Symptom Burden in Chronically Ill Homebound Individuals

Authors

  • Ania Wajnberg MD,

    Corresponding author
    • Mount Sinai Visiting Doctors Program, Division of General Internal Medicine, Samuel Bronfman Department of Medicine, Mount Sinai School of Medicine, New York, New York
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  • Katherine Ornstein PhD, MPH,

    1. Mount Sinai Visiting Doctors Program, Division of General Internal Medicine, Samuel Bronfman Department of Medicine, Mount Sinai School of Medicine, New York, New York
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  • Meng Zhang MD,

    1. Mount Sinai Visiting Doctors Program, Division of General Internal Medicine, Samuel Bronfman Department of Medicine, Mount Sinai School of Medicine, New York, New York
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  • Kristofer L. Smith MD, MPP,

    1. Department of Internal Medicine, North Shore University Hospital, Manhasset, New York
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  • Theresa Soriano MD, MPH

    1. Mount Sinai Visiting Doctors Program, Division of General Internal Medicine, Samuel Bronfman Department of Medicine, Mount Sinai School of Medicine, New York, New York
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Address correspondence to Ania Wajnberg, One Gustave L. Levy Place, Box 1216, New York, New York 10029. E-mail: ania.wajnberg@mountsinai.org

Abstract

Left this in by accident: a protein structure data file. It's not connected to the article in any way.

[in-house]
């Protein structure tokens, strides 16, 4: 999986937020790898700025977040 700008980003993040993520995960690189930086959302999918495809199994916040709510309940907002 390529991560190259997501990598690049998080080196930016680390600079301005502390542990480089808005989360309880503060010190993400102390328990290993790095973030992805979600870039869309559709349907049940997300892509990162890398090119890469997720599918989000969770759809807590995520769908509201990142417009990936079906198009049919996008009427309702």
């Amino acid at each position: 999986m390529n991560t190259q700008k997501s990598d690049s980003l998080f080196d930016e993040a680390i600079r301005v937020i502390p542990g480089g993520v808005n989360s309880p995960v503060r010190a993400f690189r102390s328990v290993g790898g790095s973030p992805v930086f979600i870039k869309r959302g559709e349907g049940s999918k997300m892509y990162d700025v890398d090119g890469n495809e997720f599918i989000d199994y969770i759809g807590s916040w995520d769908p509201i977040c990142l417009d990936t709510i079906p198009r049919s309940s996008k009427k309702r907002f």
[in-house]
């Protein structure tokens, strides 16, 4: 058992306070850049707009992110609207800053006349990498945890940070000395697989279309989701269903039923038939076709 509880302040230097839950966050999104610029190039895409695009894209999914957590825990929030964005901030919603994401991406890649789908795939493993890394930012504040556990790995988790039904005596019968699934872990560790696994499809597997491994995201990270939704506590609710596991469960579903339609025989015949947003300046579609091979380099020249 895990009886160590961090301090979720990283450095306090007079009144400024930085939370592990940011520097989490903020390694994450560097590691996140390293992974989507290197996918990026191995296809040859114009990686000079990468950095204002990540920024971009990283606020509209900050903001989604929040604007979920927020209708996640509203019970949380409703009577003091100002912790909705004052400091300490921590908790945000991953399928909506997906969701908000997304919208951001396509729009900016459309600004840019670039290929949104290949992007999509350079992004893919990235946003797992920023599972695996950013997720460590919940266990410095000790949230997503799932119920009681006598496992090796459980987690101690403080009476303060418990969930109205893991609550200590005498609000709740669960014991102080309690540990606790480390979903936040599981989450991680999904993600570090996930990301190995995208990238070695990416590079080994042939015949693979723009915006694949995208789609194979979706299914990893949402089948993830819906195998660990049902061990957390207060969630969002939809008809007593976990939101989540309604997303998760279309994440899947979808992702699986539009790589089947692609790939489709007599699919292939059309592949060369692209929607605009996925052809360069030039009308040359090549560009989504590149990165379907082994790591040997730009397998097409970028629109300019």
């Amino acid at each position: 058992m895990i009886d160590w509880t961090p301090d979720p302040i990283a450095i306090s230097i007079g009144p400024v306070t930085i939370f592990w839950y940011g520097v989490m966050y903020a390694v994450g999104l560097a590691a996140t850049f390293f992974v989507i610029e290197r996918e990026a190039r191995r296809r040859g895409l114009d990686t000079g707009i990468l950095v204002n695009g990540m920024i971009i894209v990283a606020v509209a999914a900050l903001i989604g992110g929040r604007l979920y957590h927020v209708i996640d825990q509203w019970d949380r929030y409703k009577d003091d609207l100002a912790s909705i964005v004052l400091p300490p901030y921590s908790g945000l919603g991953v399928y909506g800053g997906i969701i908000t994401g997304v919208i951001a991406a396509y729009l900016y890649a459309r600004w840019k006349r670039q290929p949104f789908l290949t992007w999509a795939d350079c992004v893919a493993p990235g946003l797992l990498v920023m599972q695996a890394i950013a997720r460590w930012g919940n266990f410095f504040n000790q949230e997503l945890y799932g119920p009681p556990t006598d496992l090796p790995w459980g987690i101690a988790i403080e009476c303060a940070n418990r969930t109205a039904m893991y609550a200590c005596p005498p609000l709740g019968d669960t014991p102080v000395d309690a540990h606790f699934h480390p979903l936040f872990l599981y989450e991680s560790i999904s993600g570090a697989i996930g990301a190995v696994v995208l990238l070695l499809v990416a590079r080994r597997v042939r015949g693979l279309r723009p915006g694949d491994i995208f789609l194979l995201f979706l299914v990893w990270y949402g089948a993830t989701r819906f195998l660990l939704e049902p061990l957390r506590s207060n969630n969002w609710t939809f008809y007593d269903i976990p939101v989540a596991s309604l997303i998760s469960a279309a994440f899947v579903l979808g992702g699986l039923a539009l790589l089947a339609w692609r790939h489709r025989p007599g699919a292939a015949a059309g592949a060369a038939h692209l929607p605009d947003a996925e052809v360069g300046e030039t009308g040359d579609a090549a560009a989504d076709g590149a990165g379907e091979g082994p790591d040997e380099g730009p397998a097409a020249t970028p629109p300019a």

Objectives

To document the degree of symptom burden in an urban homebound population.

Design

Cross-sectional survey.

Setting

The Mount Sinai Visiting Doctors (MSVD) program.

Participants

All individuals newly enrolled in the MSVD.

Measurements

Edmonton Symptom Assessment Scale (ESAS), which consists of 10 visual analogue scales scored from 0 to 10; symptoms include pain, tiredness, nausea, depression, anxiety, drowsiness, appetite, well-being, shortness of breath, and other.

Results

ESAS scores were completed for 318 participants. Most participants were aged 80 and older (68%) and female (75%); 36% were white, 22% black, and 32% Hispanic. Forty-three percent had Medicaid, and 32% lived alone. Ninety-one percent required assistance with one or more activities of daily living, 45% had a Karnofsky Performance Scale score between 0 and 40 (unable to care for self), and 43% reported severe burden on one or more symptoms. The most commonly reported symptoms were loss of appetite, lack of well-being, tiredness, and pain; the symptoms with the highest scores were depression, pain, appetite, and shortness of breath. Participants were more likely to have severe symptom burden if they self-reported their ESAS, had chronic obstructive pulmonary disease or diabetes mellitus with end organ damage, or had a Charlson Comorbidity Index greater than 3 and less likely to have severe burden if they had dementia.

Conclusion

In chronically ill homebound adults, symptom burden is a serious problem that needs to be addressed alongside primary and specialty care needs.

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